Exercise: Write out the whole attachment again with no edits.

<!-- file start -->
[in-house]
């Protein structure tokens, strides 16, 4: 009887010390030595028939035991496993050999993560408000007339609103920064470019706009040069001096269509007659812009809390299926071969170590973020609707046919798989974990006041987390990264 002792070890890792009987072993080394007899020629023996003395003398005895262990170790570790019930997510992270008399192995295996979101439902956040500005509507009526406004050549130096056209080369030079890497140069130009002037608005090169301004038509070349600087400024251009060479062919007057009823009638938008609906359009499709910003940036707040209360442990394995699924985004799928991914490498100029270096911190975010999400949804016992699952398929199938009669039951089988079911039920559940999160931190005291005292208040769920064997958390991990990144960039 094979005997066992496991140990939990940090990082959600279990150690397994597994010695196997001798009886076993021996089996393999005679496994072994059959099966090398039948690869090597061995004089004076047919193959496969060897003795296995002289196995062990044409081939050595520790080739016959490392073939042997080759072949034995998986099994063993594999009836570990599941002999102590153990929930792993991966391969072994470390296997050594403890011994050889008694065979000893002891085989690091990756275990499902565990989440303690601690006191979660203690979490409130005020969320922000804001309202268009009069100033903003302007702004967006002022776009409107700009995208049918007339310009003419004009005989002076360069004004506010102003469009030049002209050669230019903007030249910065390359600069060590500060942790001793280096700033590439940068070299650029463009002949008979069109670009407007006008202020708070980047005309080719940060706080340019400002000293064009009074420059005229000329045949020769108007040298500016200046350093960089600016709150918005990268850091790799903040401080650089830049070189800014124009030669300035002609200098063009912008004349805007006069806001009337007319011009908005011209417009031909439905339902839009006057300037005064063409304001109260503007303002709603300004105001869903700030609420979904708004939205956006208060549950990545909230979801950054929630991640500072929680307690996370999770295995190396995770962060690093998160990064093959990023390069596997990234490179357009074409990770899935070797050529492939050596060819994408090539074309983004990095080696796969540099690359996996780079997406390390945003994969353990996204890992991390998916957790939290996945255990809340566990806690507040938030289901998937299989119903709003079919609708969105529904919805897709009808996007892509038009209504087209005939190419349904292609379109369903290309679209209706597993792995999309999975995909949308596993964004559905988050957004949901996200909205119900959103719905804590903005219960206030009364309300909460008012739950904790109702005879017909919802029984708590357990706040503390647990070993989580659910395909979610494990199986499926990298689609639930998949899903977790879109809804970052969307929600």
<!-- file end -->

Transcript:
[in-house]
């Protein structure tokens, strides 16, 4: 009887010390030595028939035991496993050999993560408000007339609103920064470019706009040069001096269509007659812009809390299926071969170590973020609707046919798989974990006041987390990264 002792070890890792009987072993080394007899020629023996003395003398005895262990170790570790019930997510992270008399192995295996979101439902956040500005509507009526406004050549130096056209080369030079890497140069130009002037608005090169301004038509070349600087400024251009060479062919007057009823009638938008609906359009499709910003940036707040209360442990394995699924985004799928991914490498100029270096911190975010999400949804016992699952398929199938009669039951089988079911039920559940999160931190005291005292208040769920064997958390991990990144960039 094979005997066992496991140990939990940090990082959600279990150690397994597994010695196997001798009886076993021996089996393999005679496994072994059959099966090398039948690869090597061995004089004076047919193959496969060897003795296995002289196995062990044409081939050595520790080739016959490392073939042997080759072949034995998986099994063993594999009836570990599941002999102590153990929930792993991966391969072994470390296997050594403890011994050889008694065979000893002891085989690091990756275990499902565990989440303690601690006191979660203690979490409130005020969320922000804001309202268009009069100033903003302007702004967006002022776009409107700009995208049918007339310009003419004009005989002076360069004004506010102003469009030049002209050669230019903007030249910065390359600069060590500060942790001793280096700033590439940068070299650029463009002949008979069109670009407007006008202020708070980047005309080719940060706080340019400002000293064009009074420059005229000329045949020769108007040298500016200046350093960089600016709150918005990268850091790799903040401080650089830049070189800014124009030669300035002609200098063009912008004349805007006069806001009337007319011009908005011209417009031909439905339902839009006057300037005064063409304001109260503007303002709603300004105001869903700030609420979904708004939205956006208060549950990545909230979801950054929630991640500072929680307690996370999770295995190396995770962060690093998160990064093959990023390069596997990234490179357009074409990770899935070797050529492939050596060819994408090539074309983004990095080696796969540099690359996996780079997406390390945003994969353990996204890992991390998916957790939290996945255990809340566990806690507040938030289901998937299989119903709003079919609708969105529904919805897709009808996007892509038009209504087209005939190419349904292609379109369903290309679209209706597993792995999309999975995909949308596993964004559905988050957004949901996200909205119900959103719905804590903005219960206030009364309300909460008012739950904790109702005879017909919802029984708590357990706040503390647990070993989580659910395909979610494990199986499926990298689609639930998949899903977790879109809804970052969307929600």